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The All-Americans

Movie review by
Joyce Slaton, Common Sense Media
The All-Americans Movie Poster Image
Lovely documentary digs into football dreams in East L.A.
  • NR
  • 2019
  • 97 minutes

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The parents' guide to what's in this movie.

Positive Messages

Strong messages of perseverance and teamwork conveyed in the way teams and communities pull together for common goals. There's a more subtle message about the pitfalls of competition, too: Though players and coaches care deeply about winning games, it's clear that their community is an underdog in the competition for resources in America. But as one player says, "Winning can't give you pride, and losing can't take it away. It's something within yourself." 

Positive Role Models & Representations

Players and coaches work extremely hard to accomplish their goals; they spend long hours on the playing field and at school, practicing and doing schoolwork. Families are present and close; many scenes of family members hugging, eating together, talking, and laughing together, with multiple generations living together. Most of the people featured in the film are of Latinx descent, and some are undocumented immigrants. Excerpts from conservative talk shows talking about immigration provide context to scenes of families worrying that they'll be deported or can't fully participate in American life without documentation. 

Violence

One player's little brother cries because he's afraid a family member will get deported; it's said that an older woman is "very sick, and here, she'll get treated." Players clash on the football field; at one point, a player injures his arm and can't finish the game. A father talks about the death of his son, who was born with a heart defect. Players fight in a locker room, shoving each other and cursing.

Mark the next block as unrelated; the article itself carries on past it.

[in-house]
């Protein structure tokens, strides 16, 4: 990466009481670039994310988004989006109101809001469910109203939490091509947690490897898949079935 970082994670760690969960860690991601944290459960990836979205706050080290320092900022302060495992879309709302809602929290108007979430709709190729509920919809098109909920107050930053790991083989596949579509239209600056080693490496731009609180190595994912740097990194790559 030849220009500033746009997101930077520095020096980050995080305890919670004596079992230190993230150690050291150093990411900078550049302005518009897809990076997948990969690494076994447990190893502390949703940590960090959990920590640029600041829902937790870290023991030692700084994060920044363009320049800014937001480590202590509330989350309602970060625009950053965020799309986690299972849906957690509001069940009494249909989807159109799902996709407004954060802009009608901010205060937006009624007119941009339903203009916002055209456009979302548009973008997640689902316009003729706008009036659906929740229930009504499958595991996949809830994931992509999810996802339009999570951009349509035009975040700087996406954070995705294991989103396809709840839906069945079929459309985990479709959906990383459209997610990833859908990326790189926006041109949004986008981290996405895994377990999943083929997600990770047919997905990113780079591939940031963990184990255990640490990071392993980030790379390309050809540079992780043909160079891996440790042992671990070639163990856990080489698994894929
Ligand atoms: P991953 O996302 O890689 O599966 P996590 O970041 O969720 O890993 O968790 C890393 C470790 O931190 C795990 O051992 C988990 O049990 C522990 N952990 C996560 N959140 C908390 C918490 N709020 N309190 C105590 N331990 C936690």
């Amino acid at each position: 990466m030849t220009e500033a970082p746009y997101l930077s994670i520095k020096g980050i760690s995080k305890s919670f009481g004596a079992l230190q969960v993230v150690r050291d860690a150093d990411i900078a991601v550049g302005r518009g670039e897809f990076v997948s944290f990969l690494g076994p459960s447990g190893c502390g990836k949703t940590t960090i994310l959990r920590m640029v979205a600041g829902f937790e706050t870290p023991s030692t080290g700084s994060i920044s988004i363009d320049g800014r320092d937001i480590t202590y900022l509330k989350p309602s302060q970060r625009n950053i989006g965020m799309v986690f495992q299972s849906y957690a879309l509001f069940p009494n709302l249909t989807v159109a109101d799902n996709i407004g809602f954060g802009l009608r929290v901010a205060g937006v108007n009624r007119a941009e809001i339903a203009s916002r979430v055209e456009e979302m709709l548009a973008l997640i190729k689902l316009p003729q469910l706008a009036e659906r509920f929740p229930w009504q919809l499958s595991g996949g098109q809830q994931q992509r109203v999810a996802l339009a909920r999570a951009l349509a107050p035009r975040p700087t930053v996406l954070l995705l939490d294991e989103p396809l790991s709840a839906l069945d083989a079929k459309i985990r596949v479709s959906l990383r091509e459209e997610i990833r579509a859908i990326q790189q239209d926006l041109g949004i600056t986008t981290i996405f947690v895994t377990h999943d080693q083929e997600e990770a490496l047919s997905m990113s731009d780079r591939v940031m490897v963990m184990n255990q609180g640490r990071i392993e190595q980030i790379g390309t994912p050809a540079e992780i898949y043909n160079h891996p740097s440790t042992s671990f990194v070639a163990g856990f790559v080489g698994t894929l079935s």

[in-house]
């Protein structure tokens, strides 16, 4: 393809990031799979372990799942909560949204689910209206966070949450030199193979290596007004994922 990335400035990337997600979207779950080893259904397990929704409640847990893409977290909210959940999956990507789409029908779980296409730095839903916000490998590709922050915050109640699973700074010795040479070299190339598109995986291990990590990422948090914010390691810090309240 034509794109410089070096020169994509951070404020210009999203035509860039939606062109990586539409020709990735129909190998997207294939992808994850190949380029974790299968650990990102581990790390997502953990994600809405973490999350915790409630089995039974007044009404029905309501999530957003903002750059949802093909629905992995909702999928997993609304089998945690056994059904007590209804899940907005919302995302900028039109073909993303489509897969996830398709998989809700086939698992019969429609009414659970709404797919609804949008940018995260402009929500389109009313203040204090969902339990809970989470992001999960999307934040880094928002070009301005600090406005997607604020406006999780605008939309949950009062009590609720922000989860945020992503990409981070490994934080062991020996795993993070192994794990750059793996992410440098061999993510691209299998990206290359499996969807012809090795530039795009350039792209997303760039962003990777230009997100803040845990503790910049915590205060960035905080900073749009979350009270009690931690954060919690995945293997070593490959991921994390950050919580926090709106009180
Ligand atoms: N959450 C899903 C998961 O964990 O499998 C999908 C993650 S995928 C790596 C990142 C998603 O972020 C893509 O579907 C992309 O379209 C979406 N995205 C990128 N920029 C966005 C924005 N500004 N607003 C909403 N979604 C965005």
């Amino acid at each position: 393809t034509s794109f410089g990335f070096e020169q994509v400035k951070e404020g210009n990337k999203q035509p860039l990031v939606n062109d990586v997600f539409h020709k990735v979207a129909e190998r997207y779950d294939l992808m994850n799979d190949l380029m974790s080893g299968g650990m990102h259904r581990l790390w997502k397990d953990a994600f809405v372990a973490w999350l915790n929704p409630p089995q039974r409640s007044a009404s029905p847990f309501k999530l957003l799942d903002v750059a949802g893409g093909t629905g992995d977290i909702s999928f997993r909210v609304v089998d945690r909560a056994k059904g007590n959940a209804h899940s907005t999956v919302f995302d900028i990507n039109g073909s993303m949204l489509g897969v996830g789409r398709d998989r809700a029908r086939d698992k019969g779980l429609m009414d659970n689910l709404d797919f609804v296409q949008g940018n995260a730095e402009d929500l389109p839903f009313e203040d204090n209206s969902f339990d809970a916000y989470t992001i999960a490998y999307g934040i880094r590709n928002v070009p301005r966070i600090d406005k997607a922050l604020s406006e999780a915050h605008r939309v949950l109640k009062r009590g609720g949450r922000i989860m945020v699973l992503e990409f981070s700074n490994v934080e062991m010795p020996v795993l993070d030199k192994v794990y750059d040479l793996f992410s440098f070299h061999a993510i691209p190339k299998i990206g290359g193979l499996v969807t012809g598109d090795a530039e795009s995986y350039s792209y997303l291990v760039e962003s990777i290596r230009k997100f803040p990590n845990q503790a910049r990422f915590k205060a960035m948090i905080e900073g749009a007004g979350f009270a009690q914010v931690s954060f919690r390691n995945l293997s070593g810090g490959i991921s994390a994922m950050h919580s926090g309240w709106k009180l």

Sex

Talk about girlfriends and boyfriends; a few scenes in which couples hold hands and snuggle. One player has a young daughter; the girl's mother talks wistfully about wishing she were in school instead of caring for the baby. Cheerleaders are shown in brief outfits; the camera lingers on their rear ends as they dance. 

Language

Language is infrequent, but expect to hear "f--k," "f--king," "bulls--t," "motherf--king," and "dammit." One teen tells another to "shut the f--k up." Conservative talk shows talk sneeringly about "illegals" and call immigrants "barbarians." A girl worries that she's thought of as a "f--king beaner." 

Consumerism
Drinking, Drugs & Smoking

Teens attend a party at which they drink from red Solo cups and play quarters on a table with beer bottles scattered on it; no one acts drunk. One player works at a convenience store stocking beer. 

What parents need to know

Families need to know that The All-Americans is a sincere documentary about football players and coaches at two East Los Angeles high schools -- and the big game they play in each year. Most of the people featured in the film are of Latinx descent, and some are undocumented immigrants. They discuss immigration, immigrants, and deportation; conservative talk show hosts are heard referring to people as "Illegals" and "barbarians." Violence is mostly confined to the playing field, where players are sometimes injured; viewers also hear that a little boy cries in terror of deportation and that his grandmother is sick and won't be treated for her illness if she's deported. In one scene, players fight in the locker room, shoving each other and cursing. Language is infrequent but includes "f--k," "f--king," "bulls--t," "motherf--king," and "dammit"; an undocumented girl says she worries people think of her as a "f--king beaner." Girlfriends and boyfriends hold hands and cuddle. One couple has a young daughter, and her parents drop out of school to care for her. Teens at a party play quarters and drink from Solo cups. Players and coaches show extensive perseverance and teamwork in preparing for games; they also make -- and absorb -- powerful lessons about pride and competition.